What causes heel pain?
Heel pain is the most common foot and ankle problem, because your feet do a lot of work bearing your weight – especially if you play sports. Soreness typically goes away on its own with rest and time, but if you ignore the early signs of heel pain it will get worse and may become a chronic condition. In most cases heel pain can be attributed to plantar fasciitis, although bruises, calcaneal stress fractures, tendinitis and nerve entrapment are also possible causes. If you are experiencing heel pain that does not go away after a few days of rest, book an appointment. We will examine your heel for signs of swelling or tenderness, and will perform some basic physical tests and x-rays to help find the cause of your heel pain.
Treating heel pain
Treating heel pain typically begins with rest, ice, and taking a break from sports that involve walking, running, or jumping. If rest is not sufficient, special exercises and stretches may be prescribed as well as shoe inserts and anti-inflammatory medication. If the pain is caused by a bruise, it will usually heal in time just like a bruise anywhere else would. If you experience pain while exercising, first thing in the morning, or when you first stand after sitting for awhile, it is likely caused by plantar fasciitis (also known as subcalcaneal pain). This occurs when the fascia (a long, thin ligament that connect the heel to the front of the foot) is overstressed and becomes inflamed. Plantar fasciitis is very common, especially in athletes. If it persists for a long time and you do not allow it time to heal, you may develop calcium deposits where the fascia tissue connects to your heel bone. Heel spurs do not cause pain, so they do not need to be removed. If your heel pain persists, we may prescribe orthotics, night splints, physical therapy, or noninvasive extracorporeal shockwave therapy (ESWT) during which a shockwave stimulates the healing process of the damaged plantar fascia tissue. Surgery is rarely needed but may be considered after a year of aggressive treatment, if no improvement is seen.
Calcaneal Stress Fractures
Stress fractures of the calcaneus can be very painful and symptoms can include swelling, pain with walking or activities, and pain when squeezing the heel. Stress fractures may be caused by overuse, repetitive stress or trauma from increased frequency or intensity of activities or weakness in the bone due to osteoporosis. To diagnose this we will take a careful history and do a physical examination. X-rays are taken but MRI may be necessary for diagnosis. Initial treatment includes rest, activity modification, protective immobilization and possibly a cast. Stress fractures typically heals in 6-8 weeks.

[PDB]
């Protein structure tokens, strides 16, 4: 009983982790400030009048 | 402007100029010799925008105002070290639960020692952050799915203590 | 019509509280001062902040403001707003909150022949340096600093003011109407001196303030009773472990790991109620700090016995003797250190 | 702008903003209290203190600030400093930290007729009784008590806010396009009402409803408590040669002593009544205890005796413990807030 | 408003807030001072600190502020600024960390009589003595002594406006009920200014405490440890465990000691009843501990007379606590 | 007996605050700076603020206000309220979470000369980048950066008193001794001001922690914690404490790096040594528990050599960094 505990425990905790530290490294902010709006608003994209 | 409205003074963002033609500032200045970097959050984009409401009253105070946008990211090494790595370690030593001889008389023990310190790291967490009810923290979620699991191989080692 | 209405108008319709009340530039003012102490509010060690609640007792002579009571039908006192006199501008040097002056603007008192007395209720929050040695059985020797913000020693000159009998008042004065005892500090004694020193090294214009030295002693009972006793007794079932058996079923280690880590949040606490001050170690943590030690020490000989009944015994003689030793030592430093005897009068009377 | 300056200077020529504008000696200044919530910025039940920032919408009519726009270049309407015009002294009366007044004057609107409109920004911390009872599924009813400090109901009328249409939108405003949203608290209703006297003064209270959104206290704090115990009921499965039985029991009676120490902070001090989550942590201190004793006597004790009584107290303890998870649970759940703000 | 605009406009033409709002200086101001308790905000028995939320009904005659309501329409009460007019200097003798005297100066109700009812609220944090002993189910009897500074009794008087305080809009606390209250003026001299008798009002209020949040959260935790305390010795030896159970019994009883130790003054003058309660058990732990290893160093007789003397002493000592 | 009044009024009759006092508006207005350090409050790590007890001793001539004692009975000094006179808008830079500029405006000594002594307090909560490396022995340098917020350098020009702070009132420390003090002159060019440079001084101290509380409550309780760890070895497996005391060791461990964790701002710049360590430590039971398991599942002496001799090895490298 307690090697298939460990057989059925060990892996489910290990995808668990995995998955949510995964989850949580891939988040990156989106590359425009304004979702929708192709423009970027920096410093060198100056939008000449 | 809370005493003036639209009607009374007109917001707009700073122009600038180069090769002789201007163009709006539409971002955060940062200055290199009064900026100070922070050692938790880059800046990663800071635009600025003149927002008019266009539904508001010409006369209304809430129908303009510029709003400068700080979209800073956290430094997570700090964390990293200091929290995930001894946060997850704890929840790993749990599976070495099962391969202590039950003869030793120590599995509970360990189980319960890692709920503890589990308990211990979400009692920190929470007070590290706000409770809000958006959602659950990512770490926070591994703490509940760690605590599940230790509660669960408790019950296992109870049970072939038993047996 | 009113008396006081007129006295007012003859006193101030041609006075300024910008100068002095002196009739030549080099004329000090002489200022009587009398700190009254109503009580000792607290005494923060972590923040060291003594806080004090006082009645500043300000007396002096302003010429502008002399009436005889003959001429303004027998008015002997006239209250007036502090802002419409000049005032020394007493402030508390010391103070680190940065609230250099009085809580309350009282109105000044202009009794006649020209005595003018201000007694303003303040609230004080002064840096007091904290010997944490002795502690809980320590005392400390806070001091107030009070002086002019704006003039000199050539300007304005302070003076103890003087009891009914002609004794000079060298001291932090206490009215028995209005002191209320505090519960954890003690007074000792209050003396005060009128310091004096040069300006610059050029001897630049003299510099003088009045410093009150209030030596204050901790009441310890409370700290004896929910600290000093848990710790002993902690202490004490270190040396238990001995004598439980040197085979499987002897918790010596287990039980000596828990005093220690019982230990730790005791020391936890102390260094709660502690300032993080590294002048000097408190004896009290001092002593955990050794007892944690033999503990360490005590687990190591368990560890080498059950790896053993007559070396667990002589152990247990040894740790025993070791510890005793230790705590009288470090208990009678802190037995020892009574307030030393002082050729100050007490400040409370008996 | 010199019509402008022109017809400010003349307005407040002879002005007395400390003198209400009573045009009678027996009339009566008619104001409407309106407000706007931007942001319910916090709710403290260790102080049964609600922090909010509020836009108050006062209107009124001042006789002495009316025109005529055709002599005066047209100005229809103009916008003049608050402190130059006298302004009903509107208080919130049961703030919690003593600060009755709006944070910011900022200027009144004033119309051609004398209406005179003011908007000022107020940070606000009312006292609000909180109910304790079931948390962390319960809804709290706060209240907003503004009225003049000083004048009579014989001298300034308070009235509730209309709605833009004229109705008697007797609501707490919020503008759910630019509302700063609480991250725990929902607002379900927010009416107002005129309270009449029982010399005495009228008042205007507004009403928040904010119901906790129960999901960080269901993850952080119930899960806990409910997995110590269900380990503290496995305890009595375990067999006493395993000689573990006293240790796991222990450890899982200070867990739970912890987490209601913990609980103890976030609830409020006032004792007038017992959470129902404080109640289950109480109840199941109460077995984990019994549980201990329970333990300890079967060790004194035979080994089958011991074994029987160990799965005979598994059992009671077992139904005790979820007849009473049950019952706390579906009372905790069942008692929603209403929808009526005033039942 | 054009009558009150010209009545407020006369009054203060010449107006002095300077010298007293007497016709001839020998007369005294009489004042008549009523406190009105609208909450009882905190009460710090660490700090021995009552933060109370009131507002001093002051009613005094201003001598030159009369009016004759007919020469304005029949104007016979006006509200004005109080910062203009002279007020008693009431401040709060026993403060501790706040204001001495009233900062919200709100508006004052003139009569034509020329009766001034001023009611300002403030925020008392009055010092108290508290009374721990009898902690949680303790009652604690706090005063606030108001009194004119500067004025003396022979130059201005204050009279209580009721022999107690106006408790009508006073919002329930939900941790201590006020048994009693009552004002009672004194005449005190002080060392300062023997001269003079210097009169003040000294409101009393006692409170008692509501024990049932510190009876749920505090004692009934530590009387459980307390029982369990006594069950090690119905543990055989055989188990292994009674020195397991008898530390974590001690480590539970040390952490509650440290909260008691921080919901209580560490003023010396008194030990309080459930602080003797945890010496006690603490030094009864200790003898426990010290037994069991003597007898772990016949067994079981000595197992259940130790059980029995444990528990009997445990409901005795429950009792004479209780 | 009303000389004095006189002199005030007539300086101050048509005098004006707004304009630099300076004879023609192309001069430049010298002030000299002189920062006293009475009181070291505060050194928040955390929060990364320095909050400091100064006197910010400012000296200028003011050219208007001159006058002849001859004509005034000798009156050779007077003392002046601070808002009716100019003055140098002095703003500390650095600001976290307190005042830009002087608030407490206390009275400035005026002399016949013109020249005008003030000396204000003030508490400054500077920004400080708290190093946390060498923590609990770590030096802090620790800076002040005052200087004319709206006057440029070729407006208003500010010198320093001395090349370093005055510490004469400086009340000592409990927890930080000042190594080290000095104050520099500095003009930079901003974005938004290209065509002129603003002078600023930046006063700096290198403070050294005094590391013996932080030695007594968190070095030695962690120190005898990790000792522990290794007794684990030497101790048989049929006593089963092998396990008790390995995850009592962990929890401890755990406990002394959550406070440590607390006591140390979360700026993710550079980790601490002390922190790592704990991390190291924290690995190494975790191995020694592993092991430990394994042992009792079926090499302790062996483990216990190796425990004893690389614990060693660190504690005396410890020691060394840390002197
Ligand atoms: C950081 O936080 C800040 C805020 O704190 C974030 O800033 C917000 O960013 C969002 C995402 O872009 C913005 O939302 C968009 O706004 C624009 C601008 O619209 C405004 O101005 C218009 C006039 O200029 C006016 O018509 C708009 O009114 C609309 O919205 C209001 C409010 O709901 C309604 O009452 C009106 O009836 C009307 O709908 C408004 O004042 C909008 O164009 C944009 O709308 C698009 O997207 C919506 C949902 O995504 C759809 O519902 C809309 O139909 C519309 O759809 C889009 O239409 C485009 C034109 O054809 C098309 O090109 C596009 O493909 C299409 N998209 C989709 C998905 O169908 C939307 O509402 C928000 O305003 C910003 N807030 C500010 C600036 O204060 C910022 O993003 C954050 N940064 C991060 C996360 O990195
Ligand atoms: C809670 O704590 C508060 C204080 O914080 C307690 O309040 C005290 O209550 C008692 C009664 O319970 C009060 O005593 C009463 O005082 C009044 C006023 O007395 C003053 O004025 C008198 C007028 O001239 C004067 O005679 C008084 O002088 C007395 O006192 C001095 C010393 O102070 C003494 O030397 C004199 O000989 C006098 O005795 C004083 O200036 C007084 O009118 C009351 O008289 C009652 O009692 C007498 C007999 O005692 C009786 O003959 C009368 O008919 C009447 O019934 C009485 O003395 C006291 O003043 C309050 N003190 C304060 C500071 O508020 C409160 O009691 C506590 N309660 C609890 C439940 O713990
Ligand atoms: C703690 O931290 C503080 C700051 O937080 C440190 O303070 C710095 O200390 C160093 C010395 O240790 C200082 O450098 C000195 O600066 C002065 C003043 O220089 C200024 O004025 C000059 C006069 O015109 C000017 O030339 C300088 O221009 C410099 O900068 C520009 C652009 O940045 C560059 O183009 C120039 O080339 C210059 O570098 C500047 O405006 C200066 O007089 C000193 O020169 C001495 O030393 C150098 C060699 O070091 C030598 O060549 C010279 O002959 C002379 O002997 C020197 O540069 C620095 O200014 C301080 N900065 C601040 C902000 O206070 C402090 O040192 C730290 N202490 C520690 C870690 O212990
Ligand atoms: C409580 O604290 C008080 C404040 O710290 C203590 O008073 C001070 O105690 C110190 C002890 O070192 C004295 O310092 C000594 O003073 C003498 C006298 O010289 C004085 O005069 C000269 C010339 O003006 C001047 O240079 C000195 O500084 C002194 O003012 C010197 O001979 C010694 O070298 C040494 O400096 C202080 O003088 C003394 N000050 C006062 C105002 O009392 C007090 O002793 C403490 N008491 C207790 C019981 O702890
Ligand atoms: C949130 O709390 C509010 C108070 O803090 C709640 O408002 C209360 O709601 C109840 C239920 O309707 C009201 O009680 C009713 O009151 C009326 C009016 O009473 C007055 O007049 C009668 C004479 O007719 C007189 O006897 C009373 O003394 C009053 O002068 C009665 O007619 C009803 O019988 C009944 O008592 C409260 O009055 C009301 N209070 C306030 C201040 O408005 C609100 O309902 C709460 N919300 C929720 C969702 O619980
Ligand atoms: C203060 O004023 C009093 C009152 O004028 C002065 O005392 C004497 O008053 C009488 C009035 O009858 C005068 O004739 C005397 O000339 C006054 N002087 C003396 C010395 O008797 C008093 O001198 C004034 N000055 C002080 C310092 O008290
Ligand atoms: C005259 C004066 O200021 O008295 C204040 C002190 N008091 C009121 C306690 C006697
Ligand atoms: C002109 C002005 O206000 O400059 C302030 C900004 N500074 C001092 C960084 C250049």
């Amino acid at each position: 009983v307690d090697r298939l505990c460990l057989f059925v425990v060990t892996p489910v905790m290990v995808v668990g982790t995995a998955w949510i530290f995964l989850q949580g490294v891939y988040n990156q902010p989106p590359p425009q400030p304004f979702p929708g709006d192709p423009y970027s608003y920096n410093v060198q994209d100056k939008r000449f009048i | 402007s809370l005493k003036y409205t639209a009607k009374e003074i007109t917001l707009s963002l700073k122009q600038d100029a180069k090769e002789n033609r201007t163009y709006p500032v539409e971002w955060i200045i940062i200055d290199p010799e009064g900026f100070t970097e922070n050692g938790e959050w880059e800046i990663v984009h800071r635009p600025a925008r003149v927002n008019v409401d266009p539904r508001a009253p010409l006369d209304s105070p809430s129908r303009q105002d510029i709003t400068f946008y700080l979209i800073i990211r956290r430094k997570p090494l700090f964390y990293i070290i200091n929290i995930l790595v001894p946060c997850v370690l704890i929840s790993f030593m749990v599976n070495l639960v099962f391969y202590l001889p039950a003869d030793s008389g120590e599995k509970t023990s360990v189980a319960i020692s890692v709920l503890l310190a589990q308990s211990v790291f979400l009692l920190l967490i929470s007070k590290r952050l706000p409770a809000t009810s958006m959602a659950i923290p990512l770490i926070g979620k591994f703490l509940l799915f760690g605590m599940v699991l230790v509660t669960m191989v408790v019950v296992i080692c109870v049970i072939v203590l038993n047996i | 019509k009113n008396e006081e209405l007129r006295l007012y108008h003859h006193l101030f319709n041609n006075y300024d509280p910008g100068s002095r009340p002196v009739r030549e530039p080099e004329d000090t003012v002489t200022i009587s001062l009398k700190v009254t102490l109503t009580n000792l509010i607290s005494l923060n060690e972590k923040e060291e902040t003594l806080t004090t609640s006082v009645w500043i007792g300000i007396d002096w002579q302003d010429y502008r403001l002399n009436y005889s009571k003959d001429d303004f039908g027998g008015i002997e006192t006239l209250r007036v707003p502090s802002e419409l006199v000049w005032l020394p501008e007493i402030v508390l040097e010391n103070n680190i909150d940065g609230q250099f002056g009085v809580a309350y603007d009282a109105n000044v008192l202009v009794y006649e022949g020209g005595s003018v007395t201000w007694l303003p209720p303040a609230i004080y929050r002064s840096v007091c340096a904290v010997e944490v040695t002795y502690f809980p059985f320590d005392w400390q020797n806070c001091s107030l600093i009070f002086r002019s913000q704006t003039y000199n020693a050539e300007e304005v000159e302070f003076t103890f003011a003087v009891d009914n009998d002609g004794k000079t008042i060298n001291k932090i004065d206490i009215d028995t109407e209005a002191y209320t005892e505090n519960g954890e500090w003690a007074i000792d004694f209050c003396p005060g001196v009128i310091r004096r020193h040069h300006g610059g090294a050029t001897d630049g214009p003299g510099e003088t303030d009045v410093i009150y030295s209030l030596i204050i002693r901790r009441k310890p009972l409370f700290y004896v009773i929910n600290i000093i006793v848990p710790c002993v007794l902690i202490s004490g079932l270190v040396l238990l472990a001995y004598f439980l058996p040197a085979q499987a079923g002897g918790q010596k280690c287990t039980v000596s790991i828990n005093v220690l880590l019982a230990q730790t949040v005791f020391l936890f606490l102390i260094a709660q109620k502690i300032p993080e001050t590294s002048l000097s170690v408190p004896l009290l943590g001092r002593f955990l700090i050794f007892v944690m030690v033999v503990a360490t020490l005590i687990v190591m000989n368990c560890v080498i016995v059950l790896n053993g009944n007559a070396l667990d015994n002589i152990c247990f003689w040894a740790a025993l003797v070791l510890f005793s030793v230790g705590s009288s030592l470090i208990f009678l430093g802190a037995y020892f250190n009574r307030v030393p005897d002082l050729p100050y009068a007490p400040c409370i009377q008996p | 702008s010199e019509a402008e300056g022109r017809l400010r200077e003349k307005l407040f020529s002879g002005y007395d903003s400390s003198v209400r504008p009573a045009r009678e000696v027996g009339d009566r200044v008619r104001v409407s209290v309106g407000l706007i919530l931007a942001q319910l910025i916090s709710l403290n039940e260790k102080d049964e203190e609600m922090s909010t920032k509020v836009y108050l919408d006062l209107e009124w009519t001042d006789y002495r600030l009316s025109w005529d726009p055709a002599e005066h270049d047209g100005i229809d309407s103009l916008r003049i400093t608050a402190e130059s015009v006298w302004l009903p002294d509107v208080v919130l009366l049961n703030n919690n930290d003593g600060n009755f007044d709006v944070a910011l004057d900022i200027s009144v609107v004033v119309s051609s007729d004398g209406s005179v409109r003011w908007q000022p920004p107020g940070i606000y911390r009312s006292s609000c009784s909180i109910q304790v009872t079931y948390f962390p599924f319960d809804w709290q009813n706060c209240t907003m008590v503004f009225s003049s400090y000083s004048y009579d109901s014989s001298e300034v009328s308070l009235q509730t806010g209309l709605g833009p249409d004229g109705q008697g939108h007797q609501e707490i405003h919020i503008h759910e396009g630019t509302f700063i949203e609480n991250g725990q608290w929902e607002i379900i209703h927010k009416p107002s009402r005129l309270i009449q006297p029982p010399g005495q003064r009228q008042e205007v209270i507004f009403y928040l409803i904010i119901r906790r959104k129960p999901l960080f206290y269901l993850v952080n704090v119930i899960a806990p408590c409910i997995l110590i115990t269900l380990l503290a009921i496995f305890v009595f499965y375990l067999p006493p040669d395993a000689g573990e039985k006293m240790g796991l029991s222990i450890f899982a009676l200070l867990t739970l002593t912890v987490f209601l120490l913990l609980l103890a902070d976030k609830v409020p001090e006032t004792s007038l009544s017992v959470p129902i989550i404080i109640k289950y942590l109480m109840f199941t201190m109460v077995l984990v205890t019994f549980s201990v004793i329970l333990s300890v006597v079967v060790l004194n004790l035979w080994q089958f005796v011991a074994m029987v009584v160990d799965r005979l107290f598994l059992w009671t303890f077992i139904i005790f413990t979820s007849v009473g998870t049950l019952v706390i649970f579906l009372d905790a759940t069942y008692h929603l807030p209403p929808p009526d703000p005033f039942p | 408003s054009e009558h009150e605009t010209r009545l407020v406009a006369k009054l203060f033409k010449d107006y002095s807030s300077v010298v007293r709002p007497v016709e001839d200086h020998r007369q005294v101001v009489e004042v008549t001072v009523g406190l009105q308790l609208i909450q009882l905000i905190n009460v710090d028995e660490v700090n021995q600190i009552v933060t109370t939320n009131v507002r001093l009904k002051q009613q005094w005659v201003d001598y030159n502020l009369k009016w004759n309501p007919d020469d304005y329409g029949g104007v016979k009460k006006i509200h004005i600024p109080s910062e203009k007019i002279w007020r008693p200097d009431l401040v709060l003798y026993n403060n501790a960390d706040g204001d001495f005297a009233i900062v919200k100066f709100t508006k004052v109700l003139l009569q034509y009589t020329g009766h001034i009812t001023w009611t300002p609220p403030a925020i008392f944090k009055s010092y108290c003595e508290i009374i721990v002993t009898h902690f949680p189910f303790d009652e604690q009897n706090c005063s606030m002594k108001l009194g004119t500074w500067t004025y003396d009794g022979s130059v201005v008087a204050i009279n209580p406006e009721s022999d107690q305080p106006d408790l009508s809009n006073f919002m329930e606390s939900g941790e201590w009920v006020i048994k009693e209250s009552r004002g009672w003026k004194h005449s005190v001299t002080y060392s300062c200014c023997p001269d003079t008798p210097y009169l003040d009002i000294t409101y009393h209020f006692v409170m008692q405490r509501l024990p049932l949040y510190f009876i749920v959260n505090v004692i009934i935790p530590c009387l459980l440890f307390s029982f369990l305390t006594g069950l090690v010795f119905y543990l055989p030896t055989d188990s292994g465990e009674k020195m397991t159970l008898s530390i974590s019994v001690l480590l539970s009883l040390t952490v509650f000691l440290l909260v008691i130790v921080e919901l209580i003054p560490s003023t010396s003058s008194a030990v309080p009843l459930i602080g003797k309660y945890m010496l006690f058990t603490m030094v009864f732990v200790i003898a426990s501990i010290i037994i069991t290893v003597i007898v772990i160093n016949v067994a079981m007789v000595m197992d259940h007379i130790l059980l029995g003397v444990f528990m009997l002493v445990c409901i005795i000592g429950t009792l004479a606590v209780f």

Nerve Entrapment Around the Heel
Heel pain may also be caused by pressure on the nerves around the heel or nerve entrapment. Symptoms include burning pain, pain when the area of nerve entrapment is pressed, pain that increases with prolonged standing and activity but may occur at rest or at night as well, tingling or even numbness. The tibial nerve may be entrapped and this is known as tarsal tunnel syndrome, but this branches of the nerve may also be entrapped. Diagnosis begins with history and physical examination. X-rays are ordered and lab work may also be needed. Special studies like an MRI and electromyography and nerve conduction studies may also be ordered. Initial treatment is often with nonsteroidal anti-inflammatories, and orthotic devices may be used to correct alignment problems. Surgery may be necessary to release entrapped nerves or remove any space occupying masses that are pressing on the nerve.
Posterior Heel Pain
Pain on the back of your heel may be due to insertional Achilles tendinitis, Haglunds deformity or retrocalcaneal bursitis. Insertional Achilles tendinitis is an inflammation of the tendon where it inserts at the back of the heel bone or calcaneus. Retrocalcaneal bursitis is an inflammation of the fluid-filled sac behind the ankle bones and in front of the Achilles tendon. Haglunds deformity is a bony enlargement on the back of the heel. Symptoms may include pain, inflammation, swelling or discomfort from shoes rubbing over the area. It can occur from repetitive stress, increased in intensity or frequency of exercise, bone spur development at the insertion site or trauma. Diagnosis includes history and physical examination. X-rays will be ordered an MRI may be needed if symptoms do not improve with treatment. Initial treatment includes relieving pressure in the area by wearing clogs or shoes with low or no backs. Nonsteroidal anti-inflammatories, activity modification, heel lifts, RICE protocol, stretching exercises or physical therapy may be recommended. Surgery may be necessary if symptoms do not resolve with treatment.